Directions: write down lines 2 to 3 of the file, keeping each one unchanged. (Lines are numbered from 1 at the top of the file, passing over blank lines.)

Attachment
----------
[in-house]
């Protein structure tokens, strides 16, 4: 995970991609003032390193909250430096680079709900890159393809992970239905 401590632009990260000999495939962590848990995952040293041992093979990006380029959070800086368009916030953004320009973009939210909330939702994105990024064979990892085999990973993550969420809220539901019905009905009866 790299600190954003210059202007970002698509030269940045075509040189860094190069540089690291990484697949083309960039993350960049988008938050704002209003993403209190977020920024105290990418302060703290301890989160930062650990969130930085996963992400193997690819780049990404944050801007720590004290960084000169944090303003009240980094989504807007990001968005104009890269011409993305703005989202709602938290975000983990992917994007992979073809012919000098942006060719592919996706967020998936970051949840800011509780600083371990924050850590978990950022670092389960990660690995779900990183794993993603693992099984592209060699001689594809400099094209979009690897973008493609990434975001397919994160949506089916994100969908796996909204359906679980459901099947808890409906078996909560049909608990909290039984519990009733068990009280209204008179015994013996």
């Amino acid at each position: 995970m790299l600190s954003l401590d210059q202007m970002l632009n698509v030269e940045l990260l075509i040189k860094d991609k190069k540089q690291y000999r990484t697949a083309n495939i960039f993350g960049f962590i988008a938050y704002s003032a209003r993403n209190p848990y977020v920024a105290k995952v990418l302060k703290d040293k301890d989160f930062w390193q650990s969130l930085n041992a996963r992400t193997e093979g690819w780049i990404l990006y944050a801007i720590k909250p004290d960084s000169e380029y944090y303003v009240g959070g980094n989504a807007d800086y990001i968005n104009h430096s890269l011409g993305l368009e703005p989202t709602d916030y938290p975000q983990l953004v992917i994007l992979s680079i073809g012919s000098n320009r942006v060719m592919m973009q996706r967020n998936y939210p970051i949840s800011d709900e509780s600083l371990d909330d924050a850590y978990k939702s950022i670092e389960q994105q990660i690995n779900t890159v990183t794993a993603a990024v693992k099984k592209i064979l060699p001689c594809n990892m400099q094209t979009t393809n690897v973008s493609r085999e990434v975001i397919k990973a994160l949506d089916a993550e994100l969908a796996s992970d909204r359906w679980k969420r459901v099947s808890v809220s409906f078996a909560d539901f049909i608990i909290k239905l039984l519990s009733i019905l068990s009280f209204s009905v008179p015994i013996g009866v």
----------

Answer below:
């Protein structure tokens, strides 16, 4: 995970991609003032390193909250430096680079709900890159393809992970239905 401590632009990260000999495939962590848990995952040293041992093979990006380029959070800086368009916030953004320009973009939210909330939702994105990024064979990892085999990973993550969420809220539901019905009905009866 790299600190954003210059202007970002698509030269940045075509040189860094190069540089690291990484697949083309960039993350960049988008938050704002209003993403209190977020920024105290990418302060703290301890989160930062650990969130930085996963992400193997690819780049990404944050801007720590004290960084000169944090303003009240980094989504807007990001968005104009890269011409993305703005989202709602938290975000983990992917994007992979073809012919000098942006060719592919996706967020998936970051949840800011509780600083371990924050850590978990950022670092389960990660690995779900990183794993993603693992099984592209060699001689594809400099094209979009690897973008493609990434975001397919994160949506089916994100969908796996909204359906679980459901099947808890409906078996909560049909608990909290039984519990009733068990009280209204008179015994013996």
């Amino acid at each position: 995970m790299l600190s954003l401590d210059q202007m970002l632009n698509v030269e940045l990260l075509i040189k860094d991609k190069k540089q690291y000999r990484t697949a083309n495939i960039f993350g960049f962590i988008a938050y704002s003032a209003r993403n209190p848990y977020v920024a105290k995952v990418l302060k703290d040293k301890d989160f930062w390193q650990s969130l930085n041992a996963r992400t193997e093979g690819w780049i990404l990006y944050a801007i720590k909250p004290d960084s000169e380029y944090y303003v009240g959070g980094n989504a807007d800086y990001i968005n104009h430096s890269l011409g993305l368009e703005p989202t709602d916030y938290p975000q983990l953004v992917i994007l992979s680079i073809g012919s000098n320009r942006v060719m592919m973009q996706r967020n998936y939210p970051i949840s800011d709900e509780s600083l371990d909330d924050a850590y978990k939702s950022i670092e389960q994105q990660i690995n779900t890159v990183t794993a993603a990024v693992k099984k592209i064979l060699p001689c594809n990892m400099q094209t979009t393809n690897v973008s493609r085999e990434v975001i397919k990973a994160l949506d089916a993550e994100l969908a796996s992970d909204r359906w679980k969420r459901v099947s808890v809220s409906f078996a909560d539901f049909i608990i909290k239905l039984l519990s009733i019905l068990s009280f209204s009905v008179p015994i013996g009866v």